Emulsifiers in Processed Cheese Pose Significant Health Risks

These days when you go shopping for cheese, there seems to be more processed cheese product on the shelves then there is actual cheese. What is the difference, you may wonder?

Well, to state it simply, processed cheese isn’t a healthy food choice, and it could be dangerous.

How is it different?

To produce natural cheese, milk is heated and then enzymes and cultures are stirred in. The curds are separated from the whey, and then the curds and salted and knitted into a block or wheel to begin the aging process.

Processed cheese is made from combining other already-produced cheeses that have been heated up and blended all together, pasteurized, and then mixed with an emulsifier to keep them from separating in the melting process. Often, a milk protein concentrate dairy substitute is used to keep production costs down, and occasionally food dyes as well.

According to U.S. food regulations, in order to be labeled a ‘processed cheese food,’ a product only needs to contain 51 percent natural cheese.

Hidden dangers

The emulsifiers that cause processed cheese to maintain a smooth consistency as it melts may also be responsible for some unwanted health risks. The most commonly used emulsifiers are sodium phosphate, potassium phosphate, and tartrate.

Sodium phosphate has been used as a medication, and is known to sometimes cause kidney damage. At times, it has caused permanent kidney damage and led to the necessity of dialysis treatment.

Potassium phosphate has been responsible for causing severe allergic reactions in some people, such as hives, itching, difficulty breathing, swelling of the mouth, face, lips or tongue. It has also been linked to bone or joint pain, confusion, dizziness, irregular heartbeat, numbness, muscle cramps, tingling in hands or feet, shortness of breath, and weakness or heaviness of the legs.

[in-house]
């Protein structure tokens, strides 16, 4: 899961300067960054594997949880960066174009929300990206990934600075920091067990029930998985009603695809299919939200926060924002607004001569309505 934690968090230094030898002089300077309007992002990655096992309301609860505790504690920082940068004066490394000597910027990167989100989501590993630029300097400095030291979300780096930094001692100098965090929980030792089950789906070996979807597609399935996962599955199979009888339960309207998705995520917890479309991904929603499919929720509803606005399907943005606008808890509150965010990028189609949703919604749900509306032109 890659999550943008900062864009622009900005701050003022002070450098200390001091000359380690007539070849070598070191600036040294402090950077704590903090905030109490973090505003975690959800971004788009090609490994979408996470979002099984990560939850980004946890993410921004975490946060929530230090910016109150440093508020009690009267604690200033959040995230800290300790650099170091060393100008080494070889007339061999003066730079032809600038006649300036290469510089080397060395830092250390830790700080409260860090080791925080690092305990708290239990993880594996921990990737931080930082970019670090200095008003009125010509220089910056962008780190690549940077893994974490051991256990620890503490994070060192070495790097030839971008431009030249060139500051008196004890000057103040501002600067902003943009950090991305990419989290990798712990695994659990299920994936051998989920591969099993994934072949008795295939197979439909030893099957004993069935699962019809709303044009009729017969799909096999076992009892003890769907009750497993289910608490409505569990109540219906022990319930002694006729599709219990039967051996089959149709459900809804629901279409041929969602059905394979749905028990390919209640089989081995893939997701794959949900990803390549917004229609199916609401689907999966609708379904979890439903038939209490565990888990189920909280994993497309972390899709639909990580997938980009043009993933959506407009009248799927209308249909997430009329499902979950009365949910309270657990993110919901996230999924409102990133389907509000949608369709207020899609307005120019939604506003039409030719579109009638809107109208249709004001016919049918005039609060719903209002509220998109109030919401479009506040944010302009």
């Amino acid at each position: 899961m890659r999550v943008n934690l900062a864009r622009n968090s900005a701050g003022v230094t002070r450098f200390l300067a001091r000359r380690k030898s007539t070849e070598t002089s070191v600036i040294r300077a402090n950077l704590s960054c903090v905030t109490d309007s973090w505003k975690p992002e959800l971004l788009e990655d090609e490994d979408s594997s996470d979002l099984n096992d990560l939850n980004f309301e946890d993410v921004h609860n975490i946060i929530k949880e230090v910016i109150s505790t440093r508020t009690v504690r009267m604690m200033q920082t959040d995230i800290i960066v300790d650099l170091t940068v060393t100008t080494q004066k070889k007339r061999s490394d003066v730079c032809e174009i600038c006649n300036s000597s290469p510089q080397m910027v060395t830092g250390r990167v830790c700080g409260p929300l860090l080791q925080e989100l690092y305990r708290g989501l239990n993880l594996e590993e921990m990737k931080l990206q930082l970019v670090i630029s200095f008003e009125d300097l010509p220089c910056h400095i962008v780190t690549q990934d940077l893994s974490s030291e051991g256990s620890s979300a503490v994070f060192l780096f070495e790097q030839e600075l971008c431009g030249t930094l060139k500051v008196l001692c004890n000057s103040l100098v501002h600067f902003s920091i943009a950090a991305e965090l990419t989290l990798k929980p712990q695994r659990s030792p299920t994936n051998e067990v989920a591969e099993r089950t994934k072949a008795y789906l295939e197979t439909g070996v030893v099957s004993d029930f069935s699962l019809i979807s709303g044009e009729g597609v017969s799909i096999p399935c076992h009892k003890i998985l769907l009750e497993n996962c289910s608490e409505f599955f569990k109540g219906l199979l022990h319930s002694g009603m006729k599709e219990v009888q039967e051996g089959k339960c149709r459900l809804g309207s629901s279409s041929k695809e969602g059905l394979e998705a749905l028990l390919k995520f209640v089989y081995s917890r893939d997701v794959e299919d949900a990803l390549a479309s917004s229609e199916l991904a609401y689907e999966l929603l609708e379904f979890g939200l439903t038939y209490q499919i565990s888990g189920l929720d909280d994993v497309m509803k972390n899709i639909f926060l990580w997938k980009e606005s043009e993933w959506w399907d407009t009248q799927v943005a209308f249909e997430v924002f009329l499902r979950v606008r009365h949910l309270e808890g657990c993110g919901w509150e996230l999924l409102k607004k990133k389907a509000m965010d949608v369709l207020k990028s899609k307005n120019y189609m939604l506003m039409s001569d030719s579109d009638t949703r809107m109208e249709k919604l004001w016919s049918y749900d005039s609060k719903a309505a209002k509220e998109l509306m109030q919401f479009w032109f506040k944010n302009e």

Tartrate has been linked to diarrhea, dizziness, constipation, dry mouth and eyes, headache, heartburn, mild drowsiness, lightheadedness, stomach pain, trouble sleeping, and vomiting.

As we also mentioned, food coloring is sometimes added to processed cheese to make it more visually appealing. These food coloring agents can be hazardous as well. Particularly, Yellow 6 and Yellow Tartrazine, which have been banned in some European countries. There have been animal studies that have shown that these dyes can promote the growth of tumors in the kidneys and adrenal glands.

cheeseFor variations of processed cheese that come in aerosol cans and can be sprayed, they usually have trisodium phosphate added to maintain the product viscosity. Trisodium phosphate is another emulsifier that has also been used in cleaning products and stain-removers.

Generally, canola oil is mixed in as well, to maintain the semi-solid state of the cheese. Canola oil is highly processed, and manufactured from genetically modified seeds.

Real cheese – especially organic cheese made from grass-fed milk – can be healthy in moderation. Your best source is a local cheesemaker who follows responsible practices, and is dedicated to a quality product.

When it comes to the processed cheese… there’s just no reason to eat the stuff.

-The Alternative Daily


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